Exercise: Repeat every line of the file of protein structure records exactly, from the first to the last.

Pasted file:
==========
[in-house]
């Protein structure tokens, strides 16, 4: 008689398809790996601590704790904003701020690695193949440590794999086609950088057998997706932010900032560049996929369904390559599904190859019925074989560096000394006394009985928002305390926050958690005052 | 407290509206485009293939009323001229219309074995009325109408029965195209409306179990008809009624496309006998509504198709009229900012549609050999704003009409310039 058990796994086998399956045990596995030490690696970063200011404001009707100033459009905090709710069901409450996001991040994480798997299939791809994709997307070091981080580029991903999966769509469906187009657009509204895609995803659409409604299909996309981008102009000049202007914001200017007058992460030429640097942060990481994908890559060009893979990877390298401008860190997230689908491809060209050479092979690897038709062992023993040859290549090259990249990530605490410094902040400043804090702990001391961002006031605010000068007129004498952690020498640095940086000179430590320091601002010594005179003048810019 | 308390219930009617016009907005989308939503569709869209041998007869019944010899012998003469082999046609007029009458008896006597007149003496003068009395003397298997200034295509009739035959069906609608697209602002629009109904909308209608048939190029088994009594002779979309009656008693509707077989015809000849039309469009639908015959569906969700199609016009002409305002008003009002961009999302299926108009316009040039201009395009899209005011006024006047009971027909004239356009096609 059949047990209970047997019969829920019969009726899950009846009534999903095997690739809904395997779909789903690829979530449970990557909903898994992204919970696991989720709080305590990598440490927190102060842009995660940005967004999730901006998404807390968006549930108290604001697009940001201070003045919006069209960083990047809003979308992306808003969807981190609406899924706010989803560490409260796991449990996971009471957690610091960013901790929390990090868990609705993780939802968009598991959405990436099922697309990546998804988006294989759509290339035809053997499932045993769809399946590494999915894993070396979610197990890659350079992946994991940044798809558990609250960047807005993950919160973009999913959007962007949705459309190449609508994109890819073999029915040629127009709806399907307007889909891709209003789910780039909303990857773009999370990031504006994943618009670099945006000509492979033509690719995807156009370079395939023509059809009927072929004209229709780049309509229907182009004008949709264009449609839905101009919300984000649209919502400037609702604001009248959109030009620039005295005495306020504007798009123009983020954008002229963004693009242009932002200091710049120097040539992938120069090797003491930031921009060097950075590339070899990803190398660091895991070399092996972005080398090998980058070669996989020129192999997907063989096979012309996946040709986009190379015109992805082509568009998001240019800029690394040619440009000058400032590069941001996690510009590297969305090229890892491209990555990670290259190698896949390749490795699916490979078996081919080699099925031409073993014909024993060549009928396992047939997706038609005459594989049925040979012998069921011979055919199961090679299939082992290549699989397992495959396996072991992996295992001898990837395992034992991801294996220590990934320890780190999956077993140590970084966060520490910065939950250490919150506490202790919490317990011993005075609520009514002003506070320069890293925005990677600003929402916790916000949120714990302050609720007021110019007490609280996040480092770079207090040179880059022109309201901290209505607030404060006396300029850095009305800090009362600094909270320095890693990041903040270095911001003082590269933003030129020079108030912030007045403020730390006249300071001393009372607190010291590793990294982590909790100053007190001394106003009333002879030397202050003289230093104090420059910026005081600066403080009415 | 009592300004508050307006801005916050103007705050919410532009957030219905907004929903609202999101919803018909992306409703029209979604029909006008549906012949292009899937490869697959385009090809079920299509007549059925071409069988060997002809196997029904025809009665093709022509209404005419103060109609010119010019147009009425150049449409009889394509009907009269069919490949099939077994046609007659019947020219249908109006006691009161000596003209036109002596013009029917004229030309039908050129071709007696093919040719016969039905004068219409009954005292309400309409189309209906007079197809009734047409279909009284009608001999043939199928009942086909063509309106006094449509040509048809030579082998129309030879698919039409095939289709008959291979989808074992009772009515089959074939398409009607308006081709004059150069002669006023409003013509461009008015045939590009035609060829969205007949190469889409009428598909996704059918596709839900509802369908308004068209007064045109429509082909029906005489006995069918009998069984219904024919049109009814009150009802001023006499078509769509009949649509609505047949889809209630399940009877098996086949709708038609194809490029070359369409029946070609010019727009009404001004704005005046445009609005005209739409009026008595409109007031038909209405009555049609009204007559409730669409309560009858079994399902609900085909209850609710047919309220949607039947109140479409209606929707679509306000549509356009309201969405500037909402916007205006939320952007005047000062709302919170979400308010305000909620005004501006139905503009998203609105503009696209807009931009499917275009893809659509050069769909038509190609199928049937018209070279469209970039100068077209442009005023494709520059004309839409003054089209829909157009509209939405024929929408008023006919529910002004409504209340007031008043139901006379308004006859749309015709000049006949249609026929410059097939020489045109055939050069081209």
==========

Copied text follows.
[in-house]
């Protein structure tokens, strides 16, 4: 008689398809790996601590704790904003701020690695193949440590794999086609950088057998997706932010900032560049996929369904390559599904190859019925074989560096000394006394009985928002305390926050958690005052 | 407290509206485009293939009323001229219309074995009325109408029965195209409306179990008809009624496309006998509504198709009229900012549609050999704003009409310039 058990796994086998399956045990596995030490690696970063200011404001009707100033459009905090709710069901409450996001991040994480798997299939791809994709997307070091981080580029991903999966769509469906187009657009509204895609995803659409409604299909996309981008102009000049202007914001200017007058992460030429640097942060990481994908890559060009893979990877390298401008860190997230689908491809060209050479092979690897038709062992023993040859290549090259990249990530605490410094902040400043804090702990001391961002006031605010000068007129004498952690020498640095940086000179430590320091601002010594005179003048810019 | 308390219930009617016009907005989308939503569709869209041998007869019944010899012998003469082999046609007029009458008896006597007149003496003068009395003397298997200034295509009739035959069906609608697209602002629009109904909308209608048939190029088994009594002779979309009656008693509707077989015809000849039309469009639908015959569906969700199609016009002409305002008003009002961009999302299926108009316009040039201009395009899209005011006024006047009971027909004239356009096609 059949047990209970047997019969829920019969009726899950009846009534999903095997690739809904395997779909789903690829979530449970990557909903898994992204919970696991989720709080305590990598440490927190102060842009995660940005967004999730901006998404807390968006549930108290604001697009940001201070003045919006069209960083990047809003979308992306808003969807981190609406899924706010989803560490409260796991449990996971009471957690610091960013901790929390990090868990609705993780939802968009598991959405990436099922697309990546998804988006294989759509290339035809053997499932045993769809399946590494999915894993070396979610197990890659350079992946994991940044798809558990609250960047807005993950919160973009999913959007962007949705459309190449609508994109890819073999029915040629127009709806399907307007889909891709209003789910780039909303990857773009999370990031504006994943618009670099945006000509492979033509690719995807156009370079395939023509059809009927072929004209229709780049309509229907182009004008949709264009449609839905101009919300984000649209919502400037609702604001009248959109030009620039005295005495306020504007798009123009983020954008002229963004693009242009932002200091710049120097040539992938120069090797003491930031921009060097950075590339070899990803190398660091895991070399092996972005080398090998980058070669996989020129192999997907063989096979012309996946040709986009190379015109992805082509568009998001240019800029690394040619440009000058400032590069941001996690510009590297969305090229890892491209990555990670290259190698896949390749490795699916490979078996081919080699099925031409073993014909024993060549009928396992047939997706038609005459594989049925040979012998069921011979055919199961090679299939082992290549699989397992495959396996072991992996295992001898990837395992034992991801294996220590990934320890780190999956077993140590970084966060520490910065939950250490919150506490202790919490317990011993005075609520009514002003506070320069890293925005990677600003929402916790916000949120714990302050609720007021110019007490609280996040480092770079207090040179880059022109309201901290209505607030404060006396300029850095009305800090009362600094909270320095890693990041903040270095911001003082590269933003030129020079108030912030007045403020730390006249300071001393009372607190010291590793990294982590909790100053007190001394106003009333002879030397202050003289230093104090420059910026005081600066403080009415 | 009592300004508050307006801005916050103007705050919410532009957030219905907004929903609202999101919803018909992306409703029209979604029909006008549906012949292009899937490869697959385009090809079920299509007549059925071409069988060997002809196997029904025809009665093709022509209404005419103060109609010119010019147009009425150049449409009889394509009907009269069919490949099939077994046609007659019947020219249908109006006691009161000596003209036109002596013009029917004229030309039908050129071709007696093919040719016969039905004068219409009954005292309400309409189309209906007079197809009734047409279909009284009608001999043939199928009942086909063509309106006094449509040509048809030579082998129309030879698919039409095939289709008959291979989808074992009772009515089959074939398409009607308006081709004059150069002669006023409003013509461009008015045939590009035609060829969205007949190469889409009428598909996704059918596709839900509802369908308004068209007064045109429509082909029906005489006995069918009998069984219904024919049109009814009150009802001023006499078509769509009949649509609505047949889809209630399940009877098996086949709708038609194809490029070359369409029946070609010019727009009404001004704005005046445009609005005209739409009026008595409109007031038909209405009555049609009204007559409730669409309560009858079994399902609900085909209850609710047919309220949607039947109140479409209606929707679509306000549509356009309201969405500037909402916007205006939320952007005047000062709302919170979400308010305000909620005004501006139905503009998203609105503009696209807009931009499917275009893809659509050069769909038509190609199928049937018209070279469209970039100068077209442009005023494709520059004309839409003054089209829909157009509209939405024929929408008023006919529910002004409504209340007031008043139901006379308004006859749309015709000049006949249609026929410059097939020489045109055939050069081209």